Nigerian Military Speaks On Bringing Back Mercenaries To Fight Boko Haram

Heavy military 300x155 - Nigerian Military Speaks On Bringing Back Mercenaries To Fight Boko Haram

The Defence Headquarters has declared that the final decision on bringing mercenaries to assist in the fight against Boko Haram terrorists can only be taken by the federal government led by President Muhammadu Buhari.

This position was made known in Abuja on Thursday by Maj. Gen. John Enenche during the weekly press briefing on activities of the Nigerian military in combating insecurity in the country.

Naija News recalls following the Boko Haram killing of 43 rice farmers in Borno State last Saturday and subsequent discovery of 35 decomposing bodies, Governor Babagana Zulum had suggested that the foreign mercenaries should be engaged in the fight against the insurgents.

His position was also supported by some governors of the North-East State when they paid him a condolence visit.

But while answering a question from journalists on Thursday based on the demand by the Governors for a private army to be brought in to tackle the terrorists, Enenche explained that it was left to the federal government to make the decision.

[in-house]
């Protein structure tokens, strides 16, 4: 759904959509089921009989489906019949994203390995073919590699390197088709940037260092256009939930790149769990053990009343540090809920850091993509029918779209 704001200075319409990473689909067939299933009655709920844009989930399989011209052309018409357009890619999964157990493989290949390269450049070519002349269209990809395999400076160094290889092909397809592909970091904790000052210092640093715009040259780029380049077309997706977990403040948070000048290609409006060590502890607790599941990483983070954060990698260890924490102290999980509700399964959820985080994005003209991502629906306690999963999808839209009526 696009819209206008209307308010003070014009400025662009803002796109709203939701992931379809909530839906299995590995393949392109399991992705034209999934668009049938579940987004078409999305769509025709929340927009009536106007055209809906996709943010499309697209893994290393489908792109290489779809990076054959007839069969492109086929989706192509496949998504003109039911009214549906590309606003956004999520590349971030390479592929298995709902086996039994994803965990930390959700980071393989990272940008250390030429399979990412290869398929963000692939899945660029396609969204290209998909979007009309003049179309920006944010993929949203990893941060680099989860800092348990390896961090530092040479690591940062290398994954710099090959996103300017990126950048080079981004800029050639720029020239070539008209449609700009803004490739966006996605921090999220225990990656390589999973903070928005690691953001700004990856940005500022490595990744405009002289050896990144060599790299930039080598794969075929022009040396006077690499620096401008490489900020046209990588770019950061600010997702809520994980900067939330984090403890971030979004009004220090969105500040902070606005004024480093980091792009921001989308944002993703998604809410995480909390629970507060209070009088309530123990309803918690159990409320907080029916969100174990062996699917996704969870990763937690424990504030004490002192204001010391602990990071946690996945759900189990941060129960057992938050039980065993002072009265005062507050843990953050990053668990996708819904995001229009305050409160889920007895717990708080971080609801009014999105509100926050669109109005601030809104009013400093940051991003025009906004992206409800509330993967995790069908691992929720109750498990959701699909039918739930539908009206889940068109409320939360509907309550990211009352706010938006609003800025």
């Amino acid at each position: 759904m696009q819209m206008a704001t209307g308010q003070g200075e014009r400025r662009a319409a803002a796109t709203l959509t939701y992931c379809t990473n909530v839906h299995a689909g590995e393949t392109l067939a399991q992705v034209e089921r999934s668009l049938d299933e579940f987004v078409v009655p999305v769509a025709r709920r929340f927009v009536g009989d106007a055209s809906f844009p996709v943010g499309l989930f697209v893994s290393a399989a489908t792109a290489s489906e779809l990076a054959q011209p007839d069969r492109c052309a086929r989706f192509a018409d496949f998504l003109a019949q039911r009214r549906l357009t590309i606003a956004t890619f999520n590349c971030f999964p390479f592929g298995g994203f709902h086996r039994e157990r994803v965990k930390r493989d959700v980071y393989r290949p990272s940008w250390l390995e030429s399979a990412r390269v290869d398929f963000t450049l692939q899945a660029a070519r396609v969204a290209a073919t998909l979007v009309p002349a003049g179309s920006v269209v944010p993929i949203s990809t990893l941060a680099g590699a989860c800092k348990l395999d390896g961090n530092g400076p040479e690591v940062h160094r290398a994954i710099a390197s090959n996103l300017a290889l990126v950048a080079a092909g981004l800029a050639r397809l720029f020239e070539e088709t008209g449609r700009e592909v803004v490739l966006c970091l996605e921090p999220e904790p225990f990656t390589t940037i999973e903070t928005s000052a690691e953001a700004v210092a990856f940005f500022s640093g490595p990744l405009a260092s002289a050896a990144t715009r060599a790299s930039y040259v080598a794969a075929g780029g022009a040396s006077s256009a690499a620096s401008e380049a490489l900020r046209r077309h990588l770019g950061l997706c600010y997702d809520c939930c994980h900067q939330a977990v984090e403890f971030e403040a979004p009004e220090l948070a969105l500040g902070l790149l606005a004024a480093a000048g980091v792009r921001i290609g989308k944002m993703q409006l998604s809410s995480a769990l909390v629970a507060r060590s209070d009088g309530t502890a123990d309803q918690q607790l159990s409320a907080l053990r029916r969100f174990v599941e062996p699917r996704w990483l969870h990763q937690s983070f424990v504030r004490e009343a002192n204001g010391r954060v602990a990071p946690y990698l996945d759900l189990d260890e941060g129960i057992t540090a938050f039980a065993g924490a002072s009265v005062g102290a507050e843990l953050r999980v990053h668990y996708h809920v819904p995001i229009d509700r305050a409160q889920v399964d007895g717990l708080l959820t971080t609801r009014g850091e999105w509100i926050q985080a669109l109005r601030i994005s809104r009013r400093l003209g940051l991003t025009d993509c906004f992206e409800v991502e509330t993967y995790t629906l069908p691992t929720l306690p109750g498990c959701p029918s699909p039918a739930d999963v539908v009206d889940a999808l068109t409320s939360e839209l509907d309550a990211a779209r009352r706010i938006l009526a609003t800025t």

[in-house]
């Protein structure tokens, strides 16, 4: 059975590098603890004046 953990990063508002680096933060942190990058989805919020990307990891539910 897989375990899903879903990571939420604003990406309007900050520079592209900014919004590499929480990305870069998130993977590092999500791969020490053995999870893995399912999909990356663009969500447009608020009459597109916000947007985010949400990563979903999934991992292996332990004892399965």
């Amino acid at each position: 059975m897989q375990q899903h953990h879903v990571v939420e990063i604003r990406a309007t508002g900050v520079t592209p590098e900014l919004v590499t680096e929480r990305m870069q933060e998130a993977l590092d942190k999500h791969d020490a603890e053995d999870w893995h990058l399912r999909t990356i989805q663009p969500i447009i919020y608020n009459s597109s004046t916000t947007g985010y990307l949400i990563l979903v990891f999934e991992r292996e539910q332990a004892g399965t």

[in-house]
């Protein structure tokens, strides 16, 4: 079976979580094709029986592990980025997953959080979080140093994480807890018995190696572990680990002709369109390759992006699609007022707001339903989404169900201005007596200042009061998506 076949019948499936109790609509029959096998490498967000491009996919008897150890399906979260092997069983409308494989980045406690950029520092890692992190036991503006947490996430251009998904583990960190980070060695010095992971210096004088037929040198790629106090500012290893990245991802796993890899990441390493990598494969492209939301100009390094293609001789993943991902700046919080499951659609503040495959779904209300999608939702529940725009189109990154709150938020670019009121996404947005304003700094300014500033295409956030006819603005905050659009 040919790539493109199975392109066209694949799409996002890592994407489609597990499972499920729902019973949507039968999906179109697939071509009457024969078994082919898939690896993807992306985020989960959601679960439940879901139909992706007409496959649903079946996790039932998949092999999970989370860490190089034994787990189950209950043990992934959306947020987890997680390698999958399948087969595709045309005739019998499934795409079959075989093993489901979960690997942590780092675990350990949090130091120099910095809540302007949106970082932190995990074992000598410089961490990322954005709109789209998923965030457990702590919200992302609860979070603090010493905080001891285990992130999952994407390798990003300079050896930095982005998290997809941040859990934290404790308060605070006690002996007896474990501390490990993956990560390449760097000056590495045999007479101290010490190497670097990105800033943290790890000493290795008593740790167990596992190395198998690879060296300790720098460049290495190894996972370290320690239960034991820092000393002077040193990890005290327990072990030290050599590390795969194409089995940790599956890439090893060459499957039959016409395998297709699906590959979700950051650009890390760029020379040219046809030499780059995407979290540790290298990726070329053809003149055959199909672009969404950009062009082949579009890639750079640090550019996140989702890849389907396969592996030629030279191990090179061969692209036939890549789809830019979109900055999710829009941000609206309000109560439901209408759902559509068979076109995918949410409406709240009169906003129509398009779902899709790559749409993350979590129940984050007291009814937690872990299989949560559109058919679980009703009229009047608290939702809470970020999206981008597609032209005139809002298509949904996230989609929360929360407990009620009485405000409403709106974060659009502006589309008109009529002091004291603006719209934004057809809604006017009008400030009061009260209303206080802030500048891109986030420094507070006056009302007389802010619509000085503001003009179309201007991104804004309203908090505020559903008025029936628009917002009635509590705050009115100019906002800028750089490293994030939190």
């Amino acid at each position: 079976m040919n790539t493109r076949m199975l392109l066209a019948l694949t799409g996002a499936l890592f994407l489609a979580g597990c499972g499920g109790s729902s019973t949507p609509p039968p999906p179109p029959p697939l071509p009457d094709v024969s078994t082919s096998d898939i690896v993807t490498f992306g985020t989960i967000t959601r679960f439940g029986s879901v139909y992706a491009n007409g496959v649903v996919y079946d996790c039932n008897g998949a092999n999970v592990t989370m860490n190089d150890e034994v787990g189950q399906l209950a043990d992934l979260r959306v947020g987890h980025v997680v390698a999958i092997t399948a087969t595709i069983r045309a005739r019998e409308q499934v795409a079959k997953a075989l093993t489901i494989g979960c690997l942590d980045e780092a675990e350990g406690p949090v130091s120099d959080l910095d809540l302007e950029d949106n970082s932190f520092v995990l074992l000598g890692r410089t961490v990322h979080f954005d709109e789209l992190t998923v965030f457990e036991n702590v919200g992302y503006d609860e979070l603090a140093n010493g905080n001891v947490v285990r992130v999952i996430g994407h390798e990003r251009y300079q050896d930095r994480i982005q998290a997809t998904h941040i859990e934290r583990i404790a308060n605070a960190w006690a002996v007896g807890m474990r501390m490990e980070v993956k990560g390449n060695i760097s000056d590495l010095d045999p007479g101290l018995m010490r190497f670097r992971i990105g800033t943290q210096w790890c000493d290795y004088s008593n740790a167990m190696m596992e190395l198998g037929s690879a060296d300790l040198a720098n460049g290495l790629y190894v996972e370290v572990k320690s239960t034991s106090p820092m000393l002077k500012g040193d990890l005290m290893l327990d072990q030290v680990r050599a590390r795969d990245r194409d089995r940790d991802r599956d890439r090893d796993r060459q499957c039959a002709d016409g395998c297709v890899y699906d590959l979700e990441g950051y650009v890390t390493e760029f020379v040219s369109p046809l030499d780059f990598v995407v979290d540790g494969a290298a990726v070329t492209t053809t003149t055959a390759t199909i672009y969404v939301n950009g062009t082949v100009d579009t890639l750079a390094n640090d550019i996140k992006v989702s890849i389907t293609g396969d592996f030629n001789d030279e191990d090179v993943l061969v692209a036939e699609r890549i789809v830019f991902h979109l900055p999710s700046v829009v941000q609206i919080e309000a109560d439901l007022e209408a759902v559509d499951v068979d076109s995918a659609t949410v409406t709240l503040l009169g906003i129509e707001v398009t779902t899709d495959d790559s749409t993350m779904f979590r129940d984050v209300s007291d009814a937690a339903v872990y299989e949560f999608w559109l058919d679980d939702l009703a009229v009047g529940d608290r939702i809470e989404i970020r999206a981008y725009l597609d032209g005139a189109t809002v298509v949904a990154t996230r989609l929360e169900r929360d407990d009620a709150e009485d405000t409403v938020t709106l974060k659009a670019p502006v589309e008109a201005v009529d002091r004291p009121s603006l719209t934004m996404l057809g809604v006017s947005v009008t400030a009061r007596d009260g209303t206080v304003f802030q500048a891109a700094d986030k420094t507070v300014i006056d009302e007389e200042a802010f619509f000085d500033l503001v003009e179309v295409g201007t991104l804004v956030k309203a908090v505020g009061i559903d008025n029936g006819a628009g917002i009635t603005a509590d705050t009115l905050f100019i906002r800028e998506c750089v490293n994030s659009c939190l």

“Request or proposal to engage mercenaries, that is at a very high level. The kind of armed forces and security agencies you have now is normally determined by the people.

”It (engagement of mercenaries) is not in our powers. It is a kind of force package; it is what the government wants. It is not for the military to begin to contend.”

“No armed forces anywhere will tell the people, ‘this is how we want to operate.’ The legislators, National Security Council, will decide on it,” he submitted.

He added that the military has weakened the position of the terrorists and would continue to battle them.

Asked further if the soldiers were overstretched as suggested on Wednesday by Governor Kayode Fayemi of Ekiti State who is also the chairman of the Nigerian Governors Forum, Enenche replied that “It is not for the military to say, we are overstretched; I am not overstretched. If I say, I am overstretched, that means, I don’t want to work. And if I say, I am not overstretched, that means, I am under-utilised.”

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